In its positive form, inflammation is helpful and acts as the body’s temporary immune response to promote healing for injury or infection. Chronic inflammation is another story. It causes the immune system to attack healthy cells, tissues and organs which, in turn, can contribute to a host of disabling and life-threatening illnesses.
Many of us suffer from chronic inflammation without knowing it. In fact, three out of five people will die from a disease related to chronic inflammation. That’s because being in a chronic state of inflammation takes a toll on your immune system, reducing its ability to ward off cancer, stroke, heart attack and other disease.
Here’s an overview of how inflammation works and how to prevent it from going into overdrive.
Inflammation is your body’s way of protecting you from things that can cause harm. Healthy people get an inflammatory response to a cut, infection or other threat to help it heal. This is known as acute inflammation.
Inflammation is responsible for most of the symptoms you have when you feel sick such as aches, fever, chills and fatigue. It’s also what makes a skin lesion red and puffy. While the side effects of acute inflammation are uncomfortable, they are an indication that the body is working to heal you.
Acute inflammation is necessary for our survival, but where it turns harmful is when it persists for months or years. Chronic inflammation can be a response to abnormalities in the body, such as toxins from environmental pollutants, allergies, poor diet and stress. But sometimes, as in the case of autoimmune diseases such as rheumatoid arthritis, there is no outside danger and immune cells mistakenly attack joint tissues, leading to inflammation that can cause severe damage to joints.
The signs of chronic inflammation can be difficult to identify because they often affect the body in a subtle way over a long period of time – think about ongoing fatigue which gets worse over the years. Many people aren’t even aware they have a problem until they get diagnosed with a serious disease.
If you have unexplained aches and pains, fatigue, anxiety, gastrointestinal issues or unexplained weight gain chronic inflammation could be an underlying issue.
There are many factors contributing to chronic inflammation. These range from an infection that doesn’t heal, an abnormal immune reaction or lifestyle factors such obesity, poor sleep, overuse of alcohol and/or exposure to environmental toxins. Even the simple fact of aging puts you at increased risk.
Reduce your risk of chronic inflammation by adopting healthy lifestyle changes such as exercising regularly, getting enough sleep, managing stress, reducing alcohol consumption and quitting smoking. Above all, you need to look at what you eat.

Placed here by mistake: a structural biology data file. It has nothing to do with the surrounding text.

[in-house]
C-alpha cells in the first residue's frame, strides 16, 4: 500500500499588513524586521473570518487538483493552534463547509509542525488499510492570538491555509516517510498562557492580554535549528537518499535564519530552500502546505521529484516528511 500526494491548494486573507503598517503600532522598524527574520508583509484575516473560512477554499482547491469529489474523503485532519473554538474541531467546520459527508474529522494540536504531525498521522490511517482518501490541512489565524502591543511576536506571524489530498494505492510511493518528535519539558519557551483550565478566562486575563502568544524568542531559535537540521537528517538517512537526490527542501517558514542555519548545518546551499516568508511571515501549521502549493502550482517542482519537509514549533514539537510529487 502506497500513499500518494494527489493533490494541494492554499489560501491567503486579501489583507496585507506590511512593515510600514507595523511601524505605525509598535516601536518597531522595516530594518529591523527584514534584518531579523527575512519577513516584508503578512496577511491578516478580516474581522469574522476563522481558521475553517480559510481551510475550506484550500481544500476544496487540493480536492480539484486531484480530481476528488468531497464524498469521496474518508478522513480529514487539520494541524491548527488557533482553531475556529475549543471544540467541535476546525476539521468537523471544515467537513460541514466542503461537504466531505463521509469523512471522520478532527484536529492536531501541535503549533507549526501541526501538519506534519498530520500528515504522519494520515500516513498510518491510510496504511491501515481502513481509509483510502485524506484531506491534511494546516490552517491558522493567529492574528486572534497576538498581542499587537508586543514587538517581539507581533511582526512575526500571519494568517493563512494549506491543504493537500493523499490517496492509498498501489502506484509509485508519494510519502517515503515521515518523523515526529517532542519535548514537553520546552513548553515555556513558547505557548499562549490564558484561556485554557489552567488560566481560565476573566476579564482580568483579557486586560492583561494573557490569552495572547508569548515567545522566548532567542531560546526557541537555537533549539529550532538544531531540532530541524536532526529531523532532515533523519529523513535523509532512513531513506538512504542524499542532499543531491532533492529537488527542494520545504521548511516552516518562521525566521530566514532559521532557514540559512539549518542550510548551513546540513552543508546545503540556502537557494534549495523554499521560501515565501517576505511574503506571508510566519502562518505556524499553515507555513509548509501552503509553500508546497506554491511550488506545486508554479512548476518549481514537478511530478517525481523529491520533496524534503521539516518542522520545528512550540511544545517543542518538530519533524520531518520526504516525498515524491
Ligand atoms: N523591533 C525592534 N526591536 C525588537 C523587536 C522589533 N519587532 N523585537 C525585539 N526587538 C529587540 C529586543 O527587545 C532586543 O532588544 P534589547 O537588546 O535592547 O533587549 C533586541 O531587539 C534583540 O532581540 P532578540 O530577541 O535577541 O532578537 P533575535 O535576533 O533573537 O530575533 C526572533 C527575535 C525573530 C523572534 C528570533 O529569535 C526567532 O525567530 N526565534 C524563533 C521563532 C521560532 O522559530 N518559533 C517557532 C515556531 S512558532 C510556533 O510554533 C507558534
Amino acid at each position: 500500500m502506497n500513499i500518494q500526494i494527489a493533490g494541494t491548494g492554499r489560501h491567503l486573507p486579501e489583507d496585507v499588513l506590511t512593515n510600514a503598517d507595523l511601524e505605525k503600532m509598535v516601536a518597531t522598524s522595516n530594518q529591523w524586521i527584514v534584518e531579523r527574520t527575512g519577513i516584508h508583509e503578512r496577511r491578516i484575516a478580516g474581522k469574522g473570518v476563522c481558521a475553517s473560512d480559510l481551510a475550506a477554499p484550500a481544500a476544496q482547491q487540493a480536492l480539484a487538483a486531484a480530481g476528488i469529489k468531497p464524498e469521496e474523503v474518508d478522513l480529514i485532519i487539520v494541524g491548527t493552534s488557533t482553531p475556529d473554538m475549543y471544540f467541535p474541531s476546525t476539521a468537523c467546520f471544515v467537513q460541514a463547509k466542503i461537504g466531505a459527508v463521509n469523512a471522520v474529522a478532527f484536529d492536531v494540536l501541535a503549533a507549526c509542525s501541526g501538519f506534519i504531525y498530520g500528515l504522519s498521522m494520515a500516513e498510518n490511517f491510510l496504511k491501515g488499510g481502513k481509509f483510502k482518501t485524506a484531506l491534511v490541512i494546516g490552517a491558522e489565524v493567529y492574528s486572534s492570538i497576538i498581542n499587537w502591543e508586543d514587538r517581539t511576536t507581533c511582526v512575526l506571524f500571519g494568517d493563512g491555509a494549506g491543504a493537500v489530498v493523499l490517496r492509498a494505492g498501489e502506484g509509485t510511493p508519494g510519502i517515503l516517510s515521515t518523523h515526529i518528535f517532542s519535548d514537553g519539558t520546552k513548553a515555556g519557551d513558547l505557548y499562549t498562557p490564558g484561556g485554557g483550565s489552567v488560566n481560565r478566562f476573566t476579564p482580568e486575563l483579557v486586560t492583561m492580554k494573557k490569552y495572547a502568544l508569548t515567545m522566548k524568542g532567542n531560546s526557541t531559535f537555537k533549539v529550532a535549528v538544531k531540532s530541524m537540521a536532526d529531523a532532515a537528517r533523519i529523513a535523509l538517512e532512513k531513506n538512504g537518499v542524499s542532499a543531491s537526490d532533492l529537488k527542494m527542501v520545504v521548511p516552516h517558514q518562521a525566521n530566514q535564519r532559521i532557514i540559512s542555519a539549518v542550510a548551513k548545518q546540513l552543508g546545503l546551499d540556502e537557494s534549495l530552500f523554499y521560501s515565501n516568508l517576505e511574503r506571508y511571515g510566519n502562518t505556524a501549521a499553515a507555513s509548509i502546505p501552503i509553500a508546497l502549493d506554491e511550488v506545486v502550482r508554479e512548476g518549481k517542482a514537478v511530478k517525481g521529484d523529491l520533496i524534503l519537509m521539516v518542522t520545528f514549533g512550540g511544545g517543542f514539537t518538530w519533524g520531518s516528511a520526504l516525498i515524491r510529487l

Simple dietary changes are one of the easiest and most effective ways to reduce inflammation.
That’s because the food you eat directly influences the amount of inflammation in the body, reports Harvard Medical School. Processed and fried foods, refined carbohydrates (such as white bread and pastries), and added sugar all increase inflammation, especially when eaten in excess or with food combinations that spike glucose.
Using a Continuous Glucose Monitor (CGM) can help you monitor blood sugar levels and help you determine which foods to eat in which combinations, and at which times of day, for optimal health. It can also measure the impact of sleep and exercise on blood glucose.
Low-inflammation diets can improve chronic health problems, including inflammation. Researchers agree that an anti-inflammatory diet is focused on lean protein, healthy fats, whole grains, fruits and vegetables. The high amounts of fiber present in this type of diet can also improve inflammation and gut health.
While no one food is a miracle cure to reducing inflammation, these 10 foods are especially known for their anti-inflammatory properties.
Whether it’s salmon, sardines, herring or mackerel, these types of fish are high in anti-inflammatory omega-3 fatty acids. Eating a three- to six-ounce serving of these fish, two to four times a week is recommended for lowering inflammation and protecting the heart.
Rich in unsaturated fat and other nutrients, studies have linked nuts and seeds to reducing inflammation.
A drizzle of this oil can be more beneficial than you might think since studies have shown it contains numerous phenolic compounds that have potent anti-inflammatory action.
Broccoli, for example, has been shown to improve glucose tolerance and reduce inflammation because it is rich in the antioxidant sulforaphane.
Red, blue and purple berries contain polyphenol compounds which have been shown to have an anti-inflammatory effect
Many spices, including turmeric, cinnamon and ginger, are helpful in reducing inflammation — especially curcumin. A number of studies have proven that it can block the activation of a molecule that activates genes that promote inflammation.
Garlic contains organosulfur compounds that can lower the production of substances in the blood that boost inflammation.
Onions contain the anti-inflammatory antioxidant quercetin that has been proven to reduce inflammation.
Studies have shown that this fruit is a good source of healthy monounsaturated fat and antioxidants which can reduce the body’s inflammatory response.
Not only is this a yummy treat, it’s one that’s actually good for you since it’s filled with rich antioxidants called flavanols and polyphenols that help reduce inflammation by keeping endothelial cells within the arteries healthy.